by Eric Malczewski
In a lecture entitled “The Nation State and Economic Policy” delivered in 1895, Max Weber, a promising young economic historian who later would become a towering figure of 20th- and 21st Century social science, advanced the argument that the “reasons of state” which must govern the political interests of his native Germany first and foremost must be guided by a criterion of value that is essentially national.
The nation, as the locus of ultimate value (i.e. the supreme value to which state policy in its international, domestic, and economic dimensions, etc. is subservient), constitutes the legitimate source of political interests. In this conception, the nation is the central object of fidelity for the state or government. Weber’s main contention is that state policy must be effected and advanced in the interests of the nation.
As Professor Oliver Benoit argues, however, in his recently published work “Ressentiment, Nationalism and the Emergence of Political Culture in Grenada” (Pp. 100-115 in Research Handbook on Nationalism. Edited by Liah Greenfeld and Zeying Wu. Oxford: Edward Elgar. DOI:10.4337/9781789903447.00016) the presupposition of the primacy of the nation is not one that can be said to hold for all states. Benoit advances the striking claim that such a presupposition does not apply to the case of Grenada. He contends that the driving force of political decision making in Grenada is located in the interests of particularistic identities rooted in conceptions of race, class, and status as opposed to a national identity rooted on a conception of the fundamental equality of the Grenadian people. The historical consequence of particularistic identities being the focus of state policy is and has been an inability on the part of political leaders to understand political, economic, and social problems outside of particularistic (i.e. race-, class-, or status-based) frames of reference.
Benoit’s argument has 2 major dimensions: a theoretical claim bearing on the explanation of the sources and currents of politically relevant identities, and a substantive claim concerning the qualities of Grenadian political culture. As it regards the first dimension, Benoit advances an argument about the cultural basis of status order that situates his argument in the tradition of social theory focusing on the link between the historically specific categories through which people organise reality and orient their action and the motivational or psychological dynamics that empirically accompany use of these categories.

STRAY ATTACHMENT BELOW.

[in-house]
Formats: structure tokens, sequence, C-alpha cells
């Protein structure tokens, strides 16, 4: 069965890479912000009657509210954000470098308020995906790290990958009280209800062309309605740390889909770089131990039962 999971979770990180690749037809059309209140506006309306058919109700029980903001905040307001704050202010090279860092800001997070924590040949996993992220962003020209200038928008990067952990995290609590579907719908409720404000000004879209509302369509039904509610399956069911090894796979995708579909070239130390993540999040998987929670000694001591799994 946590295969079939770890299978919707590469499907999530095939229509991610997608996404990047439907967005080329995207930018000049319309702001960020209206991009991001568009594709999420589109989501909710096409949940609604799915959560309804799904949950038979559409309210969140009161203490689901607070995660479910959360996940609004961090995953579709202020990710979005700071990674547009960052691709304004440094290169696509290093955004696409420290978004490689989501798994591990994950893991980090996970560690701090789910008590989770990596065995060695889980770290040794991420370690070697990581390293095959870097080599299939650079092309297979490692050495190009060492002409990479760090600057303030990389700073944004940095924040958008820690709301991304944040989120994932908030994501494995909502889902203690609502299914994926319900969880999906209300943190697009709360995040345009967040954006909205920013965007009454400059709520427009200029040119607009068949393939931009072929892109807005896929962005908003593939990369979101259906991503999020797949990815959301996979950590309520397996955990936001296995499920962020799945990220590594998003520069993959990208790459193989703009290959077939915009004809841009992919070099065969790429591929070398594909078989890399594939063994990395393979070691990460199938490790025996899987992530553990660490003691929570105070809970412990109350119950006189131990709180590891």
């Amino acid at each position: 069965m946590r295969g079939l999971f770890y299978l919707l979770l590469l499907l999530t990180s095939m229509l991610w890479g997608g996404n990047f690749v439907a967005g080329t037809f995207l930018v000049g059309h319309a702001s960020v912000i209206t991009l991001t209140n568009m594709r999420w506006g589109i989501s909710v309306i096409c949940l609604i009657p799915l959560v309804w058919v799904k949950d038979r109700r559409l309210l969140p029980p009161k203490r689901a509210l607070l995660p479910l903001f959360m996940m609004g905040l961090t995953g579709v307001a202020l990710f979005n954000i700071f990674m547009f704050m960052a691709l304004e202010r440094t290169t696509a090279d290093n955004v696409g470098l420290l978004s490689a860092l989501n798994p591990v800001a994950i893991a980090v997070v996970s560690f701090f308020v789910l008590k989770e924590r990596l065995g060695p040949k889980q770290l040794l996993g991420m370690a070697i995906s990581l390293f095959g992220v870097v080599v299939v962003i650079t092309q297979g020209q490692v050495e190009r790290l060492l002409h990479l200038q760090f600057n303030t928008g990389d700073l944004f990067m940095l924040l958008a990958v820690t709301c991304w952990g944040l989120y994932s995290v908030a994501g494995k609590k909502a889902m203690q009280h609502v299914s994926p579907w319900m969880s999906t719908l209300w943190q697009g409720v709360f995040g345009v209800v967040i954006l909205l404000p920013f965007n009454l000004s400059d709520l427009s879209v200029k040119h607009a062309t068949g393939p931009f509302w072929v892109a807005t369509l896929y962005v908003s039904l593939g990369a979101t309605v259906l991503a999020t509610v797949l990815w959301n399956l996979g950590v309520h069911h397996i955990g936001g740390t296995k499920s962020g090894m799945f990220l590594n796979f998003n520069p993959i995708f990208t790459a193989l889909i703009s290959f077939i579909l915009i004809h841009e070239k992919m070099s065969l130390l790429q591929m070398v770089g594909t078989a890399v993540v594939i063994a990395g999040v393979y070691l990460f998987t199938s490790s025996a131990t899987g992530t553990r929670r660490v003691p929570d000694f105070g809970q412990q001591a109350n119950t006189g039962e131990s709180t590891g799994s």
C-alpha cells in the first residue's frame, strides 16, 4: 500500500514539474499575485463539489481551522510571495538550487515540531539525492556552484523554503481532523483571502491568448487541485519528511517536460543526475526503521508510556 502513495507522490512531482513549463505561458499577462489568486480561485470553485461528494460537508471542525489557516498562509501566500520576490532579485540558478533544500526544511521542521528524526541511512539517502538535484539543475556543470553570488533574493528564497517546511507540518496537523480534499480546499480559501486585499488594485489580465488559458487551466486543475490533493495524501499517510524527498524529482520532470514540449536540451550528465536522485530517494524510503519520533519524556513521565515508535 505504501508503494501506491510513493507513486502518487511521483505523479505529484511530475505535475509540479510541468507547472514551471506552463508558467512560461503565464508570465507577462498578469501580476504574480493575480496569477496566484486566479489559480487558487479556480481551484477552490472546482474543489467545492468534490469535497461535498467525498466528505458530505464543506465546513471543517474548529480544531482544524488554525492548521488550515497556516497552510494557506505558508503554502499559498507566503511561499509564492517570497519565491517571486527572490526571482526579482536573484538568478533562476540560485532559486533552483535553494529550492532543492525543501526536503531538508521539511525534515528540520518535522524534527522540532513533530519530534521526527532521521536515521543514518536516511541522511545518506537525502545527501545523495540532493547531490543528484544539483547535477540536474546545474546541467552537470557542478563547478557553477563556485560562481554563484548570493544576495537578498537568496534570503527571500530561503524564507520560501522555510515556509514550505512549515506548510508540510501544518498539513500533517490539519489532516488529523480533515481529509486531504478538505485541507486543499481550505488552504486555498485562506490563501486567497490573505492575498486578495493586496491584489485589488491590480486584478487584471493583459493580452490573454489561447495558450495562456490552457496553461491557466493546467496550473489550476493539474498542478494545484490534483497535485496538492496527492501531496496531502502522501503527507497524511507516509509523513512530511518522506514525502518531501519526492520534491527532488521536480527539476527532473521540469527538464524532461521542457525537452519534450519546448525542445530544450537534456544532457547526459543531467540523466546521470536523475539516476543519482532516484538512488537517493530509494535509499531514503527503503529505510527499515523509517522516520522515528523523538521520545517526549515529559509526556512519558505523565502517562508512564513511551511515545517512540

Benoit builds his theoretical case on the work of the luminaries Adam Smith, Friedrich Nietzsche, Max Scheler, Max Weber, W Arthur Lewis, and Liah Greenfeld. His most significant insight concerns the manner in which categories of race, class, and status helped foster particularistic identities (namely, identities that focused on the specific qualities of bounded groups) and, consequently, access to prestige was closely guarded. He argues that the psychological dynamic of ressentiment — a pernicious form of existential envy and yearning for recognition first identified by Nietzsche and later expanded upon in Scheler’s and Greenfeld’s scholarship — developed in the Grenadian middle class. This middle class recognised and internalised the principle of equality espoused by the colonial elite, yet they were denied the experience and attendant dignity of that equality on account of their race. The second major dimension of Benoit’s argument is the substantive claim that particularistic identities in Grenada flourished, and the ideal of equality — the fundamental quality of nationalist identity — did not take root there.
Benoit contends that Grenada’s particularistic identities endure and that to regard a putative Grenadian nationalism as a central form of identity or the Grenadian nation as the ultimate end of political decision making is historically inaccurate. This insight not only has implications for the study of Caribbean politics but also for the understanding of the consequences and fate of colonialism there. He claims that in Grenada, politics has been more about personality, as political figures struggle with status inconsistencies resulting from Grenada’s historical and cultural circumstances. Politicians whose experiences are shaped by these historical circumstances find it difficult to reconcile their status inconsistencies, and, consequently, the idea of focusing on the interest of the nation as a whole has been difficult. (111)
In Max Weber’s language, the “reasons of state” that typically guide political action in Grenada are not oriented to national interests, to the general interests of the Grenadian people understood as the locus of ultimate value or supreme object of political exertion. Professor Benoit’s scholarship illuminates key characteristics of politics and political culture whilst holding a mirror up to Grenadian society that shows it what criteria of value govern their political fate.
Eric Malczewski is an Assistant Professor, Centre for Public Administration and Policy, Virginia Tech Faculty Fellow, Centre for Cultural Sociology, Yale University.
Oliver Benoit, PhD, MFA is a Professor of Sociology, Department of Humanities and Social Sciences, St George’s University, Grenada.
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